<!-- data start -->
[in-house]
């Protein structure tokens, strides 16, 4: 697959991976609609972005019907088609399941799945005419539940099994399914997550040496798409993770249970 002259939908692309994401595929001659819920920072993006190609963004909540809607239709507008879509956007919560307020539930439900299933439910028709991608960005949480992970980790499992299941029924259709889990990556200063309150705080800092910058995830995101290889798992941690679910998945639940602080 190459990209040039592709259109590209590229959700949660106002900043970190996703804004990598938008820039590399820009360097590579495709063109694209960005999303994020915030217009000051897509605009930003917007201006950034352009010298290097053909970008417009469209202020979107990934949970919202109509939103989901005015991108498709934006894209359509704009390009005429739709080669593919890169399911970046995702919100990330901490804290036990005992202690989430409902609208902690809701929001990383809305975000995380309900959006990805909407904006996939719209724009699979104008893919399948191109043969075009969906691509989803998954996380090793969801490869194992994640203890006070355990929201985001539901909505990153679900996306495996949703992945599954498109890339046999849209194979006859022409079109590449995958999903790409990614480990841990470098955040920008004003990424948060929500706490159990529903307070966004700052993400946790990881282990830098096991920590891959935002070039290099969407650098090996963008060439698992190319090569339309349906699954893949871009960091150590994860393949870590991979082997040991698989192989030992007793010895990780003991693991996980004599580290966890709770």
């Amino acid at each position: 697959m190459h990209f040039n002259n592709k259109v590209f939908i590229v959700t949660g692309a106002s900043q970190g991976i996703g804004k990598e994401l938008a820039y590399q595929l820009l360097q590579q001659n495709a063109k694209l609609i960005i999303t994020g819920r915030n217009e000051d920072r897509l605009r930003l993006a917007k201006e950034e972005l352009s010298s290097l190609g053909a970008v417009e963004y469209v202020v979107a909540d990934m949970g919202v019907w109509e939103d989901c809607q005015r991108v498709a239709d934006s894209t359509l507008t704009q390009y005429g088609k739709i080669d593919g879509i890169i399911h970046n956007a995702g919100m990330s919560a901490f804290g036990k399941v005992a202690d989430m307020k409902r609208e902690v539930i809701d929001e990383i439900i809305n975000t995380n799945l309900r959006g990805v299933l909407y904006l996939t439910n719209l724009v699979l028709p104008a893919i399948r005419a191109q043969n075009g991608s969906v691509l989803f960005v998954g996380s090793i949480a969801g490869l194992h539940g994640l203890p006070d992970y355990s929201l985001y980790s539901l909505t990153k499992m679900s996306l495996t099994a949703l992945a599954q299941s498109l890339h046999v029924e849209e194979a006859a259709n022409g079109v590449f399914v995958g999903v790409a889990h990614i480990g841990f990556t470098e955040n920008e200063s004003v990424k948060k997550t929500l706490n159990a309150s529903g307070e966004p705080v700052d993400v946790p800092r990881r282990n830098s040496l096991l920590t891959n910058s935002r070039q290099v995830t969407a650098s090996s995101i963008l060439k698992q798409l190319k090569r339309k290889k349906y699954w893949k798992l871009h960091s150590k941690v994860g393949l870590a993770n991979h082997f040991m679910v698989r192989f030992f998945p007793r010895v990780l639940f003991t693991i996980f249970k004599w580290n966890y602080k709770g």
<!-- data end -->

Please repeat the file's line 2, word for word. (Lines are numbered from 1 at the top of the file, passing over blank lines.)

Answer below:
């Protein structure tokens, strides 16, 4: 697959991976609609972005019907088609399941799945005419539940099994399914997550040496798409993770249970 002259939908692309994401595929001659819920920072993006190609963004909540809607239709507008879509956007919560307020539930439900299933439910028709991608960005949480992970980790499992299941029924259709889990990556200063309150705080800092910058995830995101290889798992941690679910998945639940602080 190459990209040039592709259109590209590229959700949660106002900043970190996703804004990598938008820039590399820009360097590579495709063109694209960005999303994020915030217009000051897509605009930003917007201006950034352009010298290097053909970008417009469209202020979107990934949970919202109509939103989901005015991108498709934006894209359509704009390009005429739709080669593919890169399911970046995702919100990330901490804290036990005992202690989430409902609208902690809701929001990383809305975000995380309900959006990805909407904006996939719209724009699979104008893919399948191109043969075009969906691509989803998954996380090793969801490869194992994640203890006070355990929201985001539901909505990153679900996306495996949703992945599954498109890339046999849209194979006859022409079109590449995958999903790409990614480990841990470098955040920008004003990424948060929500706490159990529903307070966004700052993400946790990881282990830098096991920590891959935002070039290099969407650098090996963008060439698992190319090569339309349906699954893949871009960091150590994860393949870590991979082997040991698989192989030992007793010895990780003991693991996980004599580290966890709770």